• her parents were originally from Italy
  • when Noni’s father came through Ellis Island they changed his last name from Fusco to Fento
  • her father lived until the age of 92
  • she is the only surviving child of her parents 5 children
  • Noni supported herself and two daughters by working as a hairdresser in their home and then later got a job at a local hospital to provide for her retirement. It’s no secret where my work ethic comes from.
  • When I was a teen ager I told Noni I was going to see a concert with Ratt and Poison. She just shook her head and laughed. She then told her friends and coworkers that I was off to go see “Rat Poison.”
  • Noni always made homemade sauce, tortellini and ravioli, needless to say neither Ragu nor Chef Boyardee were welcome in our cabinets!
  • Noni never took time off from work except for the 2 weeks every September to make fried dough at the well known fall fair in our area, otherwise known as The Big E.
  • She drove until about 2 years ago. Her car was a huge white Chevy aka The White Shadow.
  • When she was in her 70s Noni took a part-time job at a nearby elementary school as a lunch room attendant. She worked at the job until she was 84. She adored the children and they loved her. They all called her Grandma.

To me she will always be Noni. Thanks for letting me share.

I do have a marathon training update in the works as well as post marathon fitness plans. I want to wish Jacky over at Jax House  lots of good luck as she gets ready to run the NY Marathon on Sunday. Word this morning was that it is definitely on despite the destruction from hurricane Sandy. I am super excited for her.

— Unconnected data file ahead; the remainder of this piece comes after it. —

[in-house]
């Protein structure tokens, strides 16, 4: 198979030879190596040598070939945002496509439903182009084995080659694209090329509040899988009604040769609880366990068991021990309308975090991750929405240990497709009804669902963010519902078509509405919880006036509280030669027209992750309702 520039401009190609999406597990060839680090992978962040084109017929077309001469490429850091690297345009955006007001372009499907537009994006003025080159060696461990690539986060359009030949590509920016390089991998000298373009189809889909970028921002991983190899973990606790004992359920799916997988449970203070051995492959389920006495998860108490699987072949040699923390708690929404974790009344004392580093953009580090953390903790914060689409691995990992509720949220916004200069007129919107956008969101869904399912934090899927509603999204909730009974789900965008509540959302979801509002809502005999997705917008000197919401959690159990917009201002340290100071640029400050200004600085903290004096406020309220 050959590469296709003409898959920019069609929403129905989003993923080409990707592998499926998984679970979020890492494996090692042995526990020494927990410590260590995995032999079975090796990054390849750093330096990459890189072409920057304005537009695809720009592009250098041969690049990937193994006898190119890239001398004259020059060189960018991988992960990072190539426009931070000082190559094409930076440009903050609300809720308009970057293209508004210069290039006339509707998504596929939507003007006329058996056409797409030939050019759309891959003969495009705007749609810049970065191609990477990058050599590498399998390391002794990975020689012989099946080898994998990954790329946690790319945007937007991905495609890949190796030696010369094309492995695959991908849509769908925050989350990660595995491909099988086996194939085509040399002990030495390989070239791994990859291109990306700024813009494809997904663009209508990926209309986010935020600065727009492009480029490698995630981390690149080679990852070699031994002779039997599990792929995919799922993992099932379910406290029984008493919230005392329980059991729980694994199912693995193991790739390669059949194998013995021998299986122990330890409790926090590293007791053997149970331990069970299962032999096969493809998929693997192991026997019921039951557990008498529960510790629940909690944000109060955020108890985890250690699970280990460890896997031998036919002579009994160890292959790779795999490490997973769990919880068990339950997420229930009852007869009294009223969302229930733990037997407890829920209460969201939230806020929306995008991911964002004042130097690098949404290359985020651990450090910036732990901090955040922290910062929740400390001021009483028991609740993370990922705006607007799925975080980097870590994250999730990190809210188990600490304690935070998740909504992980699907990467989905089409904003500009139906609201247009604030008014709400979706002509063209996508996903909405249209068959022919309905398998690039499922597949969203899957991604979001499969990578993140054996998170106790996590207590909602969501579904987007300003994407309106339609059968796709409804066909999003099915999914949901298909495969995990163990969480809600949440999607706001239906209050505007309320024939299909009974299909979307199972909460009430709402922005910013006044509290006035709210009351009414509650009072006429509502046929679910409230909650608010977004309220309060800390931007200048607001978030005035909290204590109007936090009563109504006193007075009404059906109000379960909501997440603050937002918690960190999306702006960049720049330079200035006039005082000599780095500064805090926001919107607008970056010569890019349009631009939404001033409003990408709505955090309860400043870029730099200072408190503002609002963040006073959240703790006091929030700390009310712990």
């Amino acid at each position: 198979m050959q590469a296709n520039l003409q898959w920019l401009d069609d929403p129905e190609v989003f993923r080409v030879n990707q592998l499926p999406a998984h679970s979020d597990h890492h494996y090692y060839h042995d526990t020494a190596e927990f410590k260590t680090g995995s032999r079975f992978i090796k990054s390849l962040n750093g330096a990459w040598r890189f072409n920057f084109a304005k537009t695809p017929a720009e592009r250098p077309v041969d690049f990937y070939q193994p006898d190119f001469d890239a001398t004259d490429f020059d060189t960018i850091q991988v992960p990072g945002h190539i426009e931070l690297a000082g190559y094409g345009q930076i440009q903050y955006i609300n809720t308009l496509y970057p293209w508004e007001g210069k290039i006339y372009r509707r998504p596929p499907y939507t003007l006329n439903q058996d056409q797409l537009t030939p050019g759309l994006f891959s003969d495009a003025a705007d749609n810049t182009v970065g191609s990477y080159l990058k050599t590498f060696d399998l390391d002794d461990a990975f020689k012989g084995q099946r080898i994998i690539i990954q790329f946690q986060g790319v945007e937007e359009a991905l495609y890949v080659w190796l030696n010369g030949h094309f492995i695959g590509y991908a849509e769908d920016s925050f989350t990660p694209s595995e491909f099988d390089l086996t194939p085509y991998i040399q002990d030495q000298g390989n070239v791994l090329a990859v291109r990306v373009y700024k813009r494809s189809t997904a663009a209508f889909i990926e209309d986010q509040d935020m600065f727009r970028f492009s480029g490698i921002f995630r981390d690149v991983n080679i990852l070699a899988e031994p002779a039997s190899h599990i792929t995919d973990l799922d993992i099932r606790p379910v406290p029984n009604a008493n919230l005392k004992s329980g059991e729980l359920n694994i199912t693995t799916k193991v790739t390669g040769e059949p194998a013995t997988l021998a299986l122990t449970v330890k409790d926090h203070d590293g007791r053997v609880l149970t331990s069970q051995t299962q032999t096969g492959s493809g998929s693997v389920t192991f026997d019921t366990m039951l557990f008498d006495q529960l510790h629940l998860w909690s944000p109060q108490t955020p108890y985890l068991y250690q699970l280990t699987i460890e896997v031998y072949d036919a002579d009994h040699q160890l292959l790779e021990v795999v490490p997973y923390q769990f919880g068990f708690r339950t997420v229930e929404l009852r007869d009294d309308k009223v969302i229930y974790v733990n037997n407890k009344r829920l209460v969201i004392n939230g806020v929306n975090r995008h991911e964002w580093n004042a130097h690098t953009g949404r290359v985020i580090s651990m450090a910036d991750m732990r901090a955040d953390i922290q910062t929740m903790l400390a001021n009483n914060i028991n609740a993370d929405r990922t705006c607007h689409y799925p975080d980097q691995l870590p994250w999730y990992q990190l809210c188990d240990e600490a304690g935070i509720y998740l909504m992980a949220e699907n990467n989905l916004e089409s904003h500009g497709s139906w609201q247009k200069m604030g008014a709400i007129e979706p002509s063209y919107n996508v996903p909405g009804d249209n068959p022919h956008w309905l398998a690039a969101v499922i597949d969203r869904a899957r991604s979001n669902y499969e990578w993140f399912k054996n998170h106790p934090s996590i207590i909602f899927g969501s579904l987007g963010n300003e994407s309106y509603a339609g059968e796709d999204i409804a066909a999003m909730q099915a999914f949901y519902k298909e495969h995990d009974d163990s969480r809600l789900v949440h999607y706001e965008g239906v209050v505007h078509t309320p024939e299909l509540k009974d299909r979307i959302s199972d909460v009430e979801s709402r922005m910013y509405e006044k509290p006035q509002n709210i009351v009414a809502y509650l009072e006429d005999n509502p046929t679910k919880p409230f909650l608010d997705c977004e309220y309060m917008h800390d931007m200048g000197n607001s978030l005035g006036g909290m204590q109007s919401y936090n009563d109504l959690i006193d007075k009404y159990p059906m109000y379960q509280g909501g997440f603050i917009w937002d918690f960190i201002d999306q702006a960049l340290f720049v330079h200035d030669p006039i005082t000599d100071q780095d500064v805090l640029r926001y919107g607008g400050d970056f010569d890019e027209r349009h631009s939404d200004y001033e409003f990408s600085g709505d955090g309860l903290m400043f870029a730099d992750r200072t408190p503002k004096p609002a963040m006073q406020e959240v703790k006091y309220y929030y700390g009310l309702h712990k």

7 thoughts on “Comfort Care

  1. I heard it was canceled, the NY Marathon, but many (up to 2K people) are running the course anyway. I find this to be kind of a triumph of the human spirit. Which is, in its way, so appropriate in such a loving post about your Noni.

  2. Aimee….your Noni sounds like an amazing woman…you are incredibly lucky to have such a special relationship in your life. Even though I yearn for a relationship like what you describe…it is missing. I know you do not take it for granted. Sounds like Carlos is just doing great. And I agree with you as well…WHY can’t we get more pain relief for people, especially when end of life nears…WHY can’t the ones we love leave feeling no pain….There are a lot of different opinions on this but I think you expressed it just beautifully.

    1. Thank you so much Kaye. I really was lucky to have known my grandmother and to have had her in my life for so long. She was such a strong, independent woman, quite a role model.

    1. Thank you Jacky. I hope to hear how your time in New York went. No chance you’ll take one of those open slots in the Philly marathon?! It would be great to run with you.

Leave a Reply

Fill in your details below or click an icon to log in:

WordPress.com Logo

You are commenting using your WordPress.com account. Log Out / Change )

Twitter picture

You are commenting using your Twitter account. Log Out / Change )

Facebook photo

You are commenting using your Facebook account. Log Out / Change )

Google+ photo

You are commenting using your Google+ account. Log Out / Change )

Connecting to %s